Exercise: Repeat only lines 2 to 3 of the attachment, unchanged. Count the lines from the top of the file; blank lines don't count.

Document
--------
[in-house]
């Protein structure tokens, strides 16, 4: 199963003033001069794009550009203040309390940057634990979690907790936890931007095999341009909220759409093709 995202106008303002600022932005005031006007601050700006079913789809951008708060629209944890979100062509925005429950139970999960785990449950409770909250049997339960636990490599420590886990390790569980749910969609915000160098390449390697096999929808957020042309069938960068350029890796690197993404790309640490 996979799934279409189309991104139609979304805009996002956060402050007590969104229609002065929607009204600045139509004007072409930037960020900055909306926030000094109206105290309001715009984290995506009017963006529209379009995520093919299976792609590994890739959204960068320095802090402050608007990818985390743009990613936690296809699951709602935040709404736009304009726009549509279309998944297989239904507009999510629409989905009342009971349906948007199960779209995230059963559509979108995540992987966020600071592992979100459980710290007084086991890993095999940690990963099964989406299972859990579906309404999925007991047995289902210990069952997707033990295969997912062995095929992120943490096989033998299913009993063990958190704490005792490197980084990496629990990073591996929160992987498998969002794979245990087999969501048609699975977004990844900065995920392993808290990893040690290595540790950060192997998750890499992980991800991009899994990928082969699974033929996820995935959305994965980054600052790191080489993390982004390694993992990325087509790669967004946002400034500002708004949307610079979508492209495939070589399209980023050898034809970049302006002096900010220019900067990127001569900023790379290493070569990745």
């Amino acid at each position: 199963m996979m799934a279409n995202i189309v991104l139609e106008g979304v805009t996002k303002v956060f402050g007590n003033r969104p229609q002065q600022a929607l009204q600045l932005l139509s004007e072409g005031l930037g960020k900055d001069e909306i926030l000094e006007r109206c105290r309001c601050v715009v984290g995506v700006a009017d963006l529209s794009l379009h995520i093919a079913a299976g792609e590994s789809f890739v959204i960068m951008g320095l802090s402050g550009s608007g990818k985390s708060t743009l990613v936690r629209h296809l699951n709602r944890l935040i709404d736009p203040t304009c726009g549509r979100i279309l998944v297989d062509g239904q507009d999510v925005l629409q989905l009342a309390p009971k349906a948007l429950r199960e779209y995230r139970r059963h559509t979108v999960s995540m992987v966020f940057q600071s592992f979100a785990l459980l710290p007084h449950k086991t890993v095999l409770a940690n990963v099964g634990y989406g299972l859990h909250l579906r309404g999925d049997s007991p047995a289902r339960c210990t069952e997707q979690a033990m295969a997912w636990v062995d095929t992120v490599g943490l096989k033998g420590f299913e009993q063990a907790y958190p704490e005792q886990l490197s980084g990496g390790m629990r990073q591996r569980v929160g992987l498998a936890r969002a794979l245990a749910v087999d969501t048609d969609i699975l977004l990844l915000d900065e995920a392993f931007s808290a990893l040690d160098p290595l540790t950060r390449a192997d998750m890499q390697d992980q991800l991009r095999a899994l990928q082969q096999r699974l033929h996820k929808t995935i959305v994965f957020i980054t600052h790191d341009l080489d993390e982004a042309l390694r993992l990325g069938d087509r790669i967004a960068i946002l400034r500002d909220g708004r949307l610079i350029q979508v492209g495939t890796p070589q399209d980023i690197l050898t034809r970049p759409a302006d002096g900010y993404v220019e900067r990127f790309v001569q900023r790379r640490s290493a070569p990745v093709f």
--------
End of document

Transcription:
């Protein structure tokens, strides 16, 4: 199963003033001069794009550009203040309390940057634990979690907790936890931007095999341009909220759409093709 995202106008303002600022932005005031006007601050700006079913789809951008708060629209944890979100062509925005429950139970999960785990449950409770909250049997339960636990490599420590886990390790569980749910969609915000160098390449390697096999929808957020042309069938960068350029890796690197993404790309640490 996979799934279409189309991104139609979304805009996002956060402050007590969104229609002065929607009204600045139509004007072409930037960020900055909306926030000094109206105290309001715009984290995506009017963006529209379009995520093919299976792609590994890739959204960068320095802090402050608007990818985390743009990613936690296809699951709602935040709404736009304009726009549509279309998944297989239904507009999510629409989905009342009971349906948007199960779209995230059963559509979108995540992987966020600071592992979100459980710290007084086991890993095999940690990963099964989406299972859990579906309404999925007991047995289902210990069952997707033990295969997912062995095929992120943490096989033998299913009993063990958190704490005792490197980084990496629990990073591996929160992987498998969002794979245990087999969501048609699975977004990844900065995920392993808290990893040690290595540790950060192997998750890499992980991800991009899994990928082969699974033929996820995935959305994965980054600052790191080489993390982004390694993992990325087509790669967004946002400034500002708004949307610079979508492209495939070589399209980023050898034809970049302006002096900010220019900067990127001569900023790379290493070569990745």
């Amino acid at each position: 199963m996979m799934a279409n995202i189309v991104l139609e106008g979304v805009t996002k303002v956060f402050g007590n003033r969104p229609q002065q600022a929607l009204q600045l932005l139509s004007e072409g005031l930037g960020k900055d001069e909306i926030l000094e006007r109206c105290r309001c601050v715009v984290g995506v700006a009017d963006l529209s794009l379009h995520i093919a079913a299976g792609e590994s789809f890739v959204i960068m951008g320095l802090s402050g550009s608007g990818k985390s708060t743009l990613v936690r629209h296809l699951n709602r944890l935040i709404d736009p203040t304009c726009g549509r979100i279309l998944v297989d062509g239904q507009d999510v925005l629409q989905l009342a309390p009971k349906a948007l429950r199960e779209y995230r139970r059963h559509t979108v999960s995540m992987v966020f940057q600071s592992f979100a785990l459980l710290p007084h449950k086991t890993v095999l409770a940690n990963v099964g634990y989406g299972l859990h909250l579906r309404g999925d049997s007991p047995a289902r339960c210990t069952e997707q979690a033990m295969a997912w636990v062995d095929t992120v490599g943490l096989k033998g420590f299913e009993q063990a907790y958190p704490e005792q886990l490197s980084g990496g390790m629990r990073q591996r569980v929160g992987l498998a936890r969002a794979l245990a749910v087999d969501t048609d969609i699975l977004l990844l915000d900065e995920a392993f931007s808290a990893l040690d160098p290595l540790t950060r390449a192997d998750m890499q390697d992980q991800l991009r095999a899994l990928q082969q096999r699974l033929h996820k929808t995935i959305v994965f957020i980054t600052h790191d341009l080489d993390e982004a042309l390694r993992l990325g069938d087509r790669i967004a960068i946002l400034r500002d909220g708004r949307l610079i350029q979508v492209g495939t890796p070589q399209d980023i690197l050898t034809r970049p759409a302006d002096g900010y993404v220019e900067r990127f790309v001569q900023r790379r640490s290493a070569p990745v093709f």